34% of the animal species here are considered to be endangered. Moreover, it consists of animal shows like the Splash Safari Show, where you can see the California sea lion performing tricks. 

River Safari

The newest addition among the other too zoos, the River Safari is the first and only river-themed wildlife park in Asia. 

It contains over 400 types of plants and 240 species of aquatic and terrestrial animals, which include endangered animals like the manatee and the giant panda. 

Other highlights include the 15-minute reservoir cruise that travels along the Upper Seletar reservoir and the Amazon River Quest Boat Ride, which allows you to witness about 30 wildlife species from the Amazon river. 

Night Safari

It only opens at night. It has four walking trails that allow you to explore its seven geographical zones on foot or by tram. 

These include the Leopard, Fishing, East Lodge, and the Wallaby Trail. At the same time, you can spot over 100 species of animals in their natural habitats like the white African lion, clouded leopard, and the spotted hyena. 

Day 6- Orchard Roads and the Botanic Gardens

Take a day to relax at the Singapore Botanic Gardens, a 160-year old tropical garden which features over 10,000 floral species. 

Later, you can head to Singapore's major shopping district, Orchard Road. You can shop for everything here at the cheapest bargains. 

Other highlights along Orchard Road include the Cathay, Singapore's first skyscraper, and the Istana, which is the residence of the country's President. 

Day 7- Sentosa

You can spend your last day at Sentosa Island, which contains many adrenaline-filled attractions. 

Take the cable car ride from Faber Peak, which will show you beautiful views of the island. Head to Universal Studios to go on some thrilling rides or the Adventure Cove Waterpark for exciting slides.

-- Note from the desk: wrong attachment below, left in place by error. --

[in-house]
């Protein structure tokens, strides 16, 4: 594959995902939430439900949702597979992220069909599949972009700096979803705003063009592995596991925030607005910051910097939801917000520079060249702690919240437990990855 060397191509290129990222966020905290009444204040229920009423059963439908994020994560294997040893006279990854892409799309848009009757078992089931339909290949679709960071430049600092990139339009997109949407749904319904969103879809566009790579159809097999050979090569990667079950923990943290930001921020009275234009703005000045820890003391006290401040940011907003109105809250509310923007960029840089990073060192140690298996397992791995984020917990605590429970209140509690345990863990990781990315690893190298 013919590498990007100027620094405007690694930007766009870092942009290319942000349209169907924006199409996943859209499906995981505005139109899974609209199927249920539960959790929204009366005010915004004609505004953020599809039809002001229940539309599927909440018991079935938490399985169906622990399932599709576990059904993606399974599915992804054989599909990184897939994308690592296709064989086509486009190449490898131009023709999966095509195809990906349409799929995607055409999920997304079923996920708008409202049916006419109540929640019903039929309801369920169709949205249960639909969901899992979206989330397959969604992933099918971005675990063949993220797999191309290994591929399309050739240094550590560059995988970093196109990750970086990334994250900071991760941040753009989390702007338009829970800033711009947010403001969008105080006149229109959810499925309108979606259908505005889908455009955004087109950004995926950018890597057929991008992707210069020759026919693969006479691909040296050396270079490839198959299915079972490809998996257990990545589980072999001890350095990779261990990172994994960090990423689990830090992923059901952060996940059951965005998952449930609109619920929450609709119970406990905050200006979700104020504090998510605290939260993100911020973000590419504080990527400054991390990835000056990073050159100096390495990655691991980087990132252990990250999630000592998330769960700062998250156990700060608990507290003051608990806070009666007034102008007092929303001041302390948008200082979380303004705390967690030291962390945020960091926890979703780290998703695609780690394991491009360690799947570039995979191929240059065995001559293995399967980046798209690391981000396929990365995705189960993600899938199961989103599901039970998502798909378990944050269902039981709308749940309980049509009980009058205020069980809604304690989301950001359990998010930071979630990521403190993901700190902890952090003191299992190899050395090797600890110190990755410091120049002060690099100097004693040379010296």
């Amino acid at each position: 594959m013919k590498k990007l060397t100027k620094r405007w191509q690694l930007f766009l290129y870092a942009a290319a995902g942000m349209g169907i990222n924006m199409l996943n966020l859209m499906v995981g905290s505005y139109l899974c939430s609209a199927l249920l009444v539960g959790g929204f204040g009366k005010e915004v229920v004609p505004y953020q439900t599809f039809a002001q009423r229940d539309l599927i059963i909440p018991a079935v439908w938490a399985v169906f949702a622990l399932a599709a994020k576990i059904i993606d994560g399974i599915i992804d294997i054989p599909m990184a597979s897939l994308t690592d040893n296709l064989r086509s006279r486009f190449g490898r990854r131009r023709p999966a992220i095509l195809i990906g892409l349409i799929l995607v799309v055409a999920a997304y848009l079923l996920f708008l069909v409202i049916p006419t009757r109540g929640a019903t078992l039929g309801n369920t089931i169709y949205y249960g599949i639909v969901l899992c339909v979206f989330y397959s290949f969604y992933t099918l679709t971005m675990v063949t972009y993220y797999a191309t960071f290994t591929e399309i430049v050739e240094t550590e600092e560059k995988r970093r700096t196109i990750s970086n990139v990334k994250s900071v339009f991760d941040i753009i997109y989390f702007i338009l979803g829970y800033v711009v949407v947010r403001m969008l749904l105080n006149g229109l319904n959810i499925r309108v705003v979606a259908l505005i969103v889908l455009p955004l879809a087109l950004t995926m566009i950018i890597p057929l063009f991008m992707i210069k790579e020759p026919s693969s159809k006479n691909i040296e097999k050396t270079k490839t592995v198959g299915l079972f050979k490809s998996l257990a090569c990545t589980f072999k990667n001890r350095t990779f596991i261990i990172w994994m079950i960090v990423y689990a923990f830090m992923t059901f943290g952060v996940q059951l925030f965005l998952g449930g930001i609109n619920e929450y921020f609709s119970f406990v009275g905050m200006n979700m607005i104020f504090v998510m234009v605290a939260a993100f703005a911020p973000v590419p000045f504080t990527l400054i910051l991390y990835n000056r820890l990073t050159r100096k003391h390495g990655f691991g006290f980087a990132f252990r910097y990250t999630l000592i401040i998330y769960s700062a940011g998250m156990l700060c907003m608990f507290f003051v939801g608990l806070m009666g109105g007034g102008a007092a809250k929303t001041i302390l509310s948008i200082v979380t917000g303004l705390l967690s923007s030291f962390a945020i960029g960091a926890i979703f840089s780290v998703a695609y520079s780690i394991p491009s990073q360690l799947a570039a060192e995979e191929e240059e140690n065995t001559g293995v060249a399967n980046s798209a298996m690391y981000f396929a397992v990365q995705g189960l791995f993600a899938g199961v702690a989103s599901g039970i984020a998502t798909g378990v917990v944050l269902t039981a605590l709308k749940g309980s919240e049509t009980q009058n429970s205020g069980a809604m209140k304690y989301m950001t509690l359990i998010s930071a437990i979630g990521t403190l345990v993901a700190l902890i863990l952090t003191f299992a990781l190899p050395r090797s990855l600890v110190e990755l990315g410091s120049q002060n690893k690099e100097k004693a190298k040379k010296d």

You can also Bungy jump off a 50-meter tower or zip-line at the Mega Adventure Park. 

For some relaxing time, you can visit the S.E.A. Aquarium or Madame Tussauds Singapore. Lastly, there are several dining options like Hard Rock Cafe, where you can eat. 

What To Do In Singapore This Weekend

Source: Photo by Shawn Ang on Unsplash

How many days do we need in Singapore?

We believe that a three-day vacation to Singapore will allow you to experience the cleanest and safest charming city of Southeast Asia.

You can head down to the Garden by the Bay, Marina Bay, and Sentosa for Sightseeing while going to Little India and Chinatown to visit the historical temples of Singapore. Lastly, you can go to the shopping paradise, Orchard Road, for some shopping therapy. 

Where can I buy cheap things in Singapore?

Singapore is the most energetic shopping hub and fashion paradise within Asia, with more than one hundred shopping malls.

You can head down to Bugis Street, Lucky Plaza, located in Orchard Road, and Mustafa centre for some budget shopping.

Is it safe to eat street food in Singapore?

Yes, it is safe for tourists or business travelers to drink the raw tap water or consume the street food in Singapore as the stalls required a license and to hold a specific standard of hygiene to operate in the hawker centre.

Things to do in Singapore for two days

Singapore is easy to move around the city as it is the smallest country in Asia, just half the size of London, so we created an ultimate two days guide of things to do in Singapore. 

Visit cloud forest and Supertree Grove in Gardens by the bay. While on day two, you can discover Little India and Chinatown. 

What should I buy in Singapore?

Here are some of the souvenirs that every tourist visiting Singapore will bring home for their friends and loved ones. The Bakkwa (B.B.Q. Pork) in Bee Cheng Hiang stores or Lim Chee Guan Stores, the internationally recognized c, a jam made from the mixture of egg, coconut milk, and pandan leaves.

What's the best month to go to Singapore?

The best month for every tourist visiting Singapore is between February and April. It falls in Singapore's dry season and experiences less rainfall. 

You can expect the streets in the Chinatown of Singapore to come alive with festival decoration as the Chinese in Singapore are celebrating their Chinese New Year in January and February.